This course will focus on creativity largely from a cognitive perspective. The first session will focus on creativity in the broad sense and consider various models and approaches. The next two sessions will examine in more depth cognitive approaches to understanding creative idea production. The fourth session will examine the unique aspects of virtual worlds as places where creativity might be expressed and as places where creativity might be studied. The final session will include application of creativity principles to projects and problems.
Session 1: Creativity in the Broad Sense: Approaches and Models
Kaufman, J. C., & Beghetto, R. A. (2009). Beyond big and little: The Four C model of creativity. Review of General Psychology, 13, 1-12.
Sternberg, R. J., & Lubart, T. I. (1996). Investing in creativity, American Psychologist, 51, 677-688
Ward, T. B., &
Saunders, K. N. (2002). Creativity. In L. Nadel
of cognitive science.
Session 2: A Special Focus on the Creative Cognition Approach
T.B., Smith, S. M., & Finke, R. A. (1999). Creative
cognition. In R. J. Sternberg (Ed.), Handbook of creativity (pp. 189-212).
Session 3: Near and Far Analogies and the Creative Process
Dunbar, K. (1997). How scientists think: On-line
creativity and conceptual change in science. In T. B. Ward, S. M. Smith, &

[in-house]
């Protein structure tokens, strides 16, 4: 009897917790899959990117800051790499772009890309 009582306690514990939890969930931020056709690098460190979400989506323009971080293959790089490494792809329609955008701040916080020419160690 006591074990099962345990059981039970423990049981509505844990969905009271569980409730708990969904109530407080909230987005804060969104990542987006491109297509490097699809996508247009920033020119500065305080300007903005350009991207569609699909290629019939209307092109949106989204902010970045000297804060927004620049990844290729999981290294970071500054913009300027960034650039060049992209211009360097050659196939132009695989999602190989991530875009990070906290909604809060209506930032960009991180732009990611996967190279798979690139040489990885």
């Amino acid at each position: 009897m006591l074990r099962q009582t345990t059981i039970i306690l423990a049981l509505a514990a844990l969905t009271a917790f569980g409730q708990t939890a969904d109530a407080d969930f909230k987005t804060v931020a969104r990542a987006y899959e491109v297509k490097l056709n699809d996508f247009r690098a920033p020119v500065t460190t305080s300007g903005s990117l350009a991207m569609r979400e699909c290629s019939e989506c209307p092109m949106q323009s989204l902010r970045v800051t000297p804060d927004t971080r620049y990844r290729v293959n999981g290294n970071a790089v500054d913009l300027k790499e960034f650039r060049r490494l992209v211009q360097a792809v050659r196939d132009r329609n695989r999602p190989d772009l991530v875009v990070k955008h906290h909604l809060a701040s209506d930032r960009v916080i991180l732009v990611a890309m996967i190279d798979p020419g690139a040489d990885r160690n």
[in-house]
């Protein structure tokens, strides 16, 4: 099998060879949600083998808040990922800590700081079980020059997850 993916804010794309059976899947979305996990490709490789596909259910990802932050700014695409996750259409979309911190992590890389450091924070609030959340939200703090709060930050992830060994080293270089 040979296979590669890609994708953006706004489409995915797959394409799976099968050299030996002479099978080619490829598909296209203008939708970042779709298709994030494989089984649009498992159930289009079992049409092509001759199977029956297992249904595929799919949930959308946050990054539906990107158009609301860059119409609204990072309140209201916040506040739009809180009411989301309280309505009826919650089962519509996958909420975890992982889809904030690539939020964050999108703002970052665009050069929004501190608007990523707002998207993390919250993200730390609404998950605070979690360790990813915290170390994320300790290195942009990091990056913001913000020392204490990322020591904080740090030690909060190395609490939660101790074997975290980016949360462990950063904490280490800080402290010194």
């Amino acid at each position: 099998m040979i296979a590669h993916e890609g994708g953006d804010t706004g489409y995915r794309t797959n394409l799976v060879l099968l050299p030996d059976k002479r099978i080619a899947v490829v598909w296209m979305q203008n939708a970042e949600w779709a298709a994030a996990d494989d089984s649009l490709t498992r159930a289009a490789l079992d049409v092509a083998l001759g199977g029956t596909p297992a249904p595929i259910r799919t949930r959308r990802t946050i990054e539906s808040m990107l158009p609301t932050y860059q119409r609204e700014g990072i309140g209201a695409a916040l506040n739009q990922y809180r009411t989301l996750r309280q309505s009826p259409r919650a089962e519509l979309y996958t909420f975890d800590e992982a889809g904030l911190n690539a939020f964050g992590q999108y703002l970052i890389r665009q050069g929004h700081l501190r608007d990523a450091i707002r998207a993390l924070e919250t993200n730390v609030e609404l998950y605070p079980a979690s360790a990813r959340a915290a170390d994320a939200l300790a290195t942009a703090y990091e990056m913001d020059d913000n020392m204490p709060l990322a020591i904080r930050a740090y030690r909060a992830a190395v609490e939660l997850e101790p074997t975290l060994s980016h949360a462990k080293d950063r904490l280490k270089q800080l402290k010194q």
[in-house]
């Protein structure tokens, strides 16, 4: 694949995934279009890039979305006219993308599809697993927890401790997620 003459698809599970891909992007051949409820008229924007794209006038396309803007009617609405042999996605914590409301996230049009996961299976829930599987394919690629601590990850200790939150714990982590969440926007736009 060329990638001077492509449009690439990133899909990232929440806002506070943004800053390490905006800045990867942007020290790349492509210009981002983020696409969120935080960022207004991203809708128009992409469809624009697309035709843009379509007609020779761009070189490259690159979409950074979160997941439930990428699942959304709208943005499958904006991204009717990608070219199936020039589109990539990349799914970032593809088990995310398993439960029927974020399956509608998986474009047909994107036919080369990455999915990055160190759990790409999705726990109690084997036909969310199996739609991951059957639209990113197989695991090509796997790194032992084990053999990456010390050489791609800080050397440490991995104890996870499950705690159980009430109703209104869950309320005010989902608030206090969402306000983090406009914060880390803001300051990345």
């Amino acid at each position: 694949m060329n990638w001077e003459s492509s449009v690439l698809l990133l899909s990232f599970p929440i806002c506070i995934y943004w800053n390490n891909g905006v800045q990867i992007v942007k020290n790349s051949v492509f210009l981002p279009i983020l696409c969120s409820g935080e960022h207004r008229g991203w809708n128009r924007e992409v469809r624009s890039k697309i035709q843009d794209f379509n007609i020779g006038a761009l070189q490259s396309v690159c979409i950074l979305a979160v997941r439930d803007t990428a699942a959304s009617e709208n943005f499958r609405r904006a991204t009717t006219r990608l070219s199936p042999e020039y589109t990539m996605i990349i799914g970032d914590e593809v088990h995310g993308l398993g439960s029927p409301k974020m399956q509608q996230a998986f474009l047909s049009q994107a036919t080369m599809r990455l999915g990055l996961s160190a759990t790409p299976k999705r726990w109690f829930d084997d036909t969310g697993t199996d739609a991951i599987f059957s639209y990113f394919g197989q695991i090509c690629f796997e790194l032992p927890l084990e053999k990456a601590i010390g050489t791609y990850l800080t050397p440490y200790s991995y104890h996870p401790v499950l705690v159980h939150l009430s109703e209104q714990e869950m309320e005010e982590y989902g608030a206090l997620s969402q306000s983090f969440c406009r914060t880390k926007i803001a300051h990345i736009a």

J. Vaid (Eds.), Creative
thought: An investigation of conceptual structures and processes (pp.
Session 4: Creativity in Virtual Environments
Session 5: A Working Session on Creative Applications
In the final class session students will work collaboratively in small groups to produce designs for research studies to investigate the cognitive processes associated with creativity in virtual environments. No readings are assigned for this session.
The class sessions will be a mix of lecture, discussion and planning of experiments.
Students will be assessed on the basis of the research plans produced by the end of the course.
Cynthia Sifonis is an associate professor of Cognitive Psychology at Oakland University. Her research focuses on the interaction between the representation of category knowledge and how that knowledge is used to develop new ideas and products. This research takes several forms including research on how category knowledge influences and constrains performance in generation tasks and during analogical reasoning. Her research on applied analogical reasoning includes studies examining the effects of conceptual distance between analogy source and target domains on the quality of solutions generated for the target domain. This research has led to the development of methodologies that have been used to teach corporate executives how to use analogical reasoning to generate innovative business processes and products. Cynthia has served on the editorial board of the Journal of Creative Behavior as well as the International Journal of Creativity and Problem Solving